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Campaigns | Policy Documents
Draft : COSATU Model Policy on HIV/Aids
in the Workplace - October 2002
HIV/AIDS already affects all our workplaces, and is likely to grow worse. Our concerns are:
1. Dealing with denial and discrimination against people with HIV and AIDS, from employers, other workers and communities
2. Ensuring that we are all empowered to prevent HIV, including in the workplace, and have access to free condoms
3. Getting medical treatment, adequate nutrition and wellness support, additional time off for opportunistic illnesses, and appropriate working conditions for workers with HIV
4. Making sure that workers who can no longer work because of AIDS get disability pay when they need it, and that if they die, their dependents – including their children – get adequate support from their retirement funds
5. Empowering women comrades, who often have to care for family members with HIV as well as facing sexual harassment and other kinds of discrimination, which make it harder for them to prevent and live with HIV.
To deal with these issues, we need to negotiate workplace policies and programmes on HIV and AIDS. Our demands must reflect what we know about HIV:
- Between 10% and 20% of workers are already infected with HIV. In some occupations and workplaces, the figure is even higher.
- You can only get HIV from bodily fluids. Workers cannot get HIV from normal contact in the workplace, including from touching each other, working together or sharing cups and toilets. But some workers can get HIV from their work, if they have to deal with blood or other body fluids – for instance, health workers, corrections officers, police and teachers. These workers must use universal precautions and be educated on how to avoid catching HIV.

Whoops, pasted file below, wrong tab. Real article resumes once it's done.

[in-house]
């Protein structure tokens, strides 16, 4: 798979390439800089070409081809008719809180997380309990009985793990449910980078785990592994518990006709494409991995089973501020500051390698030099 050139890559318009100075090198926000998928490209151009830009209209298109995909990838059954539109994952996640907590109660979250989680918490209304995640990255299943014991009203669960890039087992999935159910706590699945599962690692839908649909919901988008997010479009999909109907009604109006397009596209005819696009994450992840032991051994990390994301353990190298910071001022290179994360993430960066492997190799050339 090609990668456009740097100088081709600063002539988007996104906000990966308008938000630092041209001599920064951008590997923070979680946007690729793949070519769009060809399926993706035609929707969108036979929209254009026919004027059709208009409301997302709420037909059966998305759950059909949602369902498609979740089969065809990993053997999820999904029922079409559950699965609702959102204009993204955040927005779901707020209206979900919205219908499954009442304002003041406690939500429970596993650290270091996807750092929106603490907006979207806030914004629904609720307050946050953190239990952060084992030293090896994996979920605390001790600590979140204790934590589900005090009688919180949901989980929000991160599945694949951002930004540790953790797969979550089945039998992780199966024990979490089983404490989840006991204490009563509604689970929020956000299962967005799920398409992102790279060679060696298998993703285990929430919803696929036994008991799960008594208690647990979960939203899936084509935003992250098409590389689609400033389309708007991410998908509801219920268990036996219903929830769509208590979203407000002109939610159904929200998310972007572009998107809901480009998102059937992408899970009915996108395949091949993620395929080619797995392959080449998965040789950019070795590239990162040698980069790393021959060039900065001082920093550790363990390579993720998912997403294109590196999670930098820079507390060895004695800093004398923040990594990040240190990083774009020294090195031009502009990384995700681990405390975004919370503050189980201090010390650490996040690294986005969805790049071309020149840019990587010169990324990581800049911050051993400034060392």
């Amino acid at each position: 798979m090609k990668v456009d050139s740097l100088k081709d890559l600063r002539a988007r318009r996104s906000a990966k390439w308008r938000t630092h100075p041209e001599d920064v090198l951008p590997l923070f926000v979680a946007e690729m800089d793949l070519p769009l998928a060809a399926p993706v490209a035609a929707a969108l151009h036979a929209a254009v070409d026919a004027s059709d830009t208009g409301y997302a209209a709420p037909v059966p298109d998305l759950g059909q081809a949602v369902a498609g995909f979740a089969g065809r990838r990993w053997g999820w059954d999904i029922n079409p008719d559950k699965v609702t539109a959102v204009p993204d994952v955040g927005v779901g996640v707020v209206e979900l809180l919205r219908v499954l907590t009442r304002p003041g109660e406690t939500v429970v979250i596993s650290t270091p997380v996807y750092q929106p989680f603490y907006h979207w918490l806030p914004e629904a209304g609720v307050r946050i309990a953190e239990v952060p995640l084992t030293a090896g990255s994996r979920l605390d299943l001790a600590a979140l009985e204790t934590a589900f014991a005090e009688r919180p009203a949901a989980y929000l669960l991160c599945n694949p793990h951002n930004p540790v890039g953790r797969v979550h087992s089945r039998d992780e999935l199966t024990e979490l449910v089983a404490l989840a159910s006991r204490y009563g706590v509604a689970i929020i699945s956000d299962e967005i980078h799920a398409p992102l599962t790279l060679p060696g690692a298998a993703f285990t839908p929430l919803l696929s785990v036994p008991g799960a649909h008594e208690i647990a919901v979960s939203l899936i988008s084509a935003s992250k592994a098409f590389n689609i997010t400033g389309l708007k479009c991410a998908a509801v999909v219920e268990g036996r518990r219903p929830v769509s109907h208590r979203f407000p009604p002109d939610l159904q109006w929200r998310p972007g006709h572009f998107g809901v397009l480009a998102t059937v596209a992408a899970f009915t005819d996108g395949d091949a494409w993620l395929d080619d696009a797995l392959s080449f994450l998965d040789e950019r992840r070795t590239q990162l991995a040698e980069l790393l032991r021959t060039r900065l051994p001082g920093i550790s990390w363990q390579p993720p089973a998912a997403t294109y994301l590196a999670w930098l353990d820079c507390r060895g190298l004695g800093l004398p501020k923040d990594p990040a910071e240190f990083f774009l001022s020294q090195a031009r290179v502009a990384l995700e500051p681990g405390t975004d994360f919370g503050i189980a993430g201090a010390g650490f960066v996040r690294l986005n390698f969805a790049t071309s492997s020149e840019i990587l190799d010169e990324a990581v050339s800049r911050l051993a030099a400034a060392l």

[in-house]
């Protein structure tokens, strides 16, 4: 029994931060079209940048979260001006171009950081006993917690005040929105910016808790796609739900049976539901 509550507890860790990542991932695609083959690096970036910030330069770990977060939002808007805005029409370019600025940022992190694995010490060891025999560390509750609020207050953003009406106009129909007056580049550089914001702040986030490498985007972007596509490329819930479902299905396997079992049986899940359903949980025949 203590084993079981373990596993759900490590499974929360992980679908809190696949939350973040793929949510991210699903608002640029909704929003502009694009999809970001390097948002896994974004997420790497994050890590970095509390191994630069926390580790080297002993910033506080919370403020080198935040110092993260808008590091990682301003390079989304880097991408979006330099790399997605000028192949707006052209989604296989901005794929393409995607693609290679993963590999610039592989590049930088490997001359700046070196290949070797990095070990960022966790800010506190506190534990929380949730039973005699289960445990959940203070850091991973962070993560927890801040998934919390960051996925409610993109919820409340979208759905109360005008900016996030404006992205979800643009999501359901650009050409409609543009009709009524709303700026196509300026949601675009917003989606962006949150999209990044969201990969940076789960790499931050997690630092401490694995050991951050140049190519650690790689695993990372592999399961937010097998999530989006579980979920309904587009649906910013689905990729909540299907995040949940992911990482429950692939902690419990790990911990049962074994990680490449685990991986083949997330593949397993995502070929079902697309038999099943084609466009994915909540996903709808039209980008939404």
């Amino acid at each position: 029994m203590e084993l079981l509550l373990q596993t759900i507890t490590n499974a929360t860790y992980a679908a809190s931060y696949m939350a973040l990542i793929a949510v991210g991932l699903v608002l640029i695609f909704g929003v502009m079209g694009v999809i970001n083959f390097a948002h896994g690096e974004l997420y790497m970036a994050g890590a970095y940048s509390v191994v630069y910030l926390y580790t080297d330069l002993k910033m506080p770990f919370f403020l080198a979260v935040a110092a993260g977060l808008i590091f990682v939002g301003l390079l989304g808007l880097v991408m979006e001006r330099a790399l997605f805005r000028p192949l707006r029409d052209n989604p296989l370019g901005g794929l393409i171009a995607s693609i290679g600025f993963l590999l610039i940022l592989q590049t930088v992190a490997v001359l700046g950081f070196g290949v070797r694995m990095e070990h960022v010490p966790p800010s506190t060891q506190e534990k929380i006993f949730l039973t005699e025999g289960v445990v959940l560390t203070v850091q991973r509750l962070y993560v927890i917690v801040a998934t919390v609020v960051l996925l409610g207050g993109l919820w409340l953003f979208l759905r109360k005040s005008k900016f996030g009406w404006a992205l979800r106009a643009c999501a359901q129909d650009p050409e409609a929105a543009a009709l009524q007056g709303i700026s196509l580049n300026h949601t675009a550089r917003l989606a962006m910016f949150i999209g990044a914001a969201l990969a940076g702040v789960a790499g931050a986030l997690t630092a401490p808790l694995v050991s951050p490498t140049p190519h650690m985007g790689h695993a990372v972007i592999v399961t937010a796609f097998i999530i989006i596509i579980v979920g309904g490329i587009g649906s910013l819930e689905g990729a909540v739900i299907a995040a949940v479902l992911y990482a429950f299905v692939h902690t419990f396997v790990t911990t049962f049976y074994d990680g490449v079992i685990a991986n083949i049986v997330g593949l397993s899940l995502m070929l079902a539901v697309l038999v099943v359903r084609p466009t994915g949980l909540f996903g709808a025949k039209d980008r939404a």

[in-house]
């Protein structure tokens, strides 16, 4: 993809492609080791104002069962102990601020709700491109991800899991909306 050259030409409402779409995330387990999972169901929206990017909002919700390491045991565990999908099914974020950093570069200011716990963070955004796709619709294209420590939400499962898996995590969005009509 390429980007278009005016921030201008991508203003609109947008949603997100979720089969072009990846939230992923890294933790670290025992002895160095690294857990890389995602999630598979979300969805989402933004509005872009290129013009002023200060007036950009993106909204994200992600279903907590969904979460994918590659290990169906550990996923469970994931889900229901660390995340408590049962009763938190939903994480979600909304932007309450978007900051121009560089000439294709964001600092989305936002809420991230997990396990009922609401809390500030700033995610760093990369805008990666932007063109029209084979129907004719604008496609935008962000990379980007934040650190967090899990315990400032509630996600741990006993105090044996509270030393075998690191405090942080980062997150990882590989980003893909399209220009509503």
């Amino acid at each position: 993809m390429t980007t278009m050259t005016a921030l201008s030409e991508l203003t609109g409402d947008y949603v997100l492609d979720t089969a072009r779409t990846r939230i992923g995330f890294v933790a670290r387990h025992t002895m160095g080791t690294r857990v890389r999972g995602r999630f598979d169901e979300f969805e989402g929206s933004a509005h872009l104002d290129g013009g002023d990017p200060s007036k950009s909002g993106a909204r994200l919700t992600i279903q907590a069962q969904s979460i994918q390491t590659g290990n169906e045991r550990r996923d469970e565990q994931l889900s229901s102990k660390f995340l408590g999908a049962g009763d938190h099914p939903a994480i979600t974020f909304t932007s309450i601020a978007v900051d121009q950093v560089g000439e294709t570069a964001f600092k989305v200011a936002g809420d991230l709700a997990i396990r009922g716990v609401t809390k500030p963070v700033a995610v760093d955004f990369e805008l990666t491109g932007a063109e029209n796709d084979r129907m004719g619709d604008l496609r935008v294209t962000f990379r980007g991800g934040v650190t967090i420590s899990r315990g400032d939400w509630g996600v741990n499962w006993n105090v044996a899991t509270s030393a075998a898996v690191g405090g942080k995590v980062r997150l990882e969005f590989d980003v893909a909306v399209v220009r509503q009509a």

- Most workers with HIV will not get ill for seven to ten years. If they get enough to eat, have healthy working and living conditions, and get appropriate treatment they will live longer. This is especially true if they can get anti-retroviral treatment.
- Workers with HIV can get very ill indeed, for instance with T.B., and then recover completely if they get the right treatment.
- It is illegal for employers to discriminate unfairly against people with HIV, and it is illegal for healthworkers to tell other people about anyone’s HIV status without that person’s permission.
You can get more information on HIV/AIDS from the Workers Handbook on HIV/AIDS.
A number of laws aim to prevent discrimination against people with HIV, and to ensure that they get adequate benefits. Appendix I summarises the legal requirements.
2 .Model policy
We here present a model workplace policy on HIV and AIDS. It should be modified to meet the needs of your workplace and co-ordinated with existing collective agreements.
The policy aims:
a. To declare that HIV and AIDS are workplace issues and to improve interactions and education around them in the workplace.
b. To build consensus on how to deal with HIV and AIDS in the workplace.
c. To strengthen education on and prevention of HIV, as well as measures to support the health of people with HIV
d. To support voluntary testing and counselling and in that context to establish mechanisms to monitor the incidence of HIV while ensuring full confidentiality for individuals
e. To build solidarity amongst workers in dealing with HIV, preventing unfair discrimination, and creating a supportive environment
f. To ensure that conditions of employment meet the needs of people with HIV without imposing undue burdens on the workforce
g. To take into account the special needs of women arising out of the HIV/AIDS pandemic
h. To establish appropriate grievance procedures for issues related to HIV.
2.1. Education will be provided to all workers so as to:
a. Create awareness on HIV/AIDS
b. Promote safer sex
c. Strengthen respect for women’s rights
d. Promote solidarity with people with HIV and AIDS
e. Encourage people to get tested for HIV and to get counselling
f. Ensure people know about basic options for treatment for HIV and AIDS, including for opportunistic diseases and STDs
g. Promote understanding of workers’ rights, including around health care, testing and conditions of employment.
2.2. Education will be provided
a. to shop stewards in order to equip them with counselling skills,
b. to members of the health and safety committee to ensure they can
i. assess working conditions for people with HIV and
ii. where appropriate, require the use of universal precautions.
2.3. The parties agree to include education on HIV in the workplace training plan, and that the employer will fund it. The parties will jointly design the programme and designate the trainers.
2.4. The employer will provide time off as required for training, with a minimum of: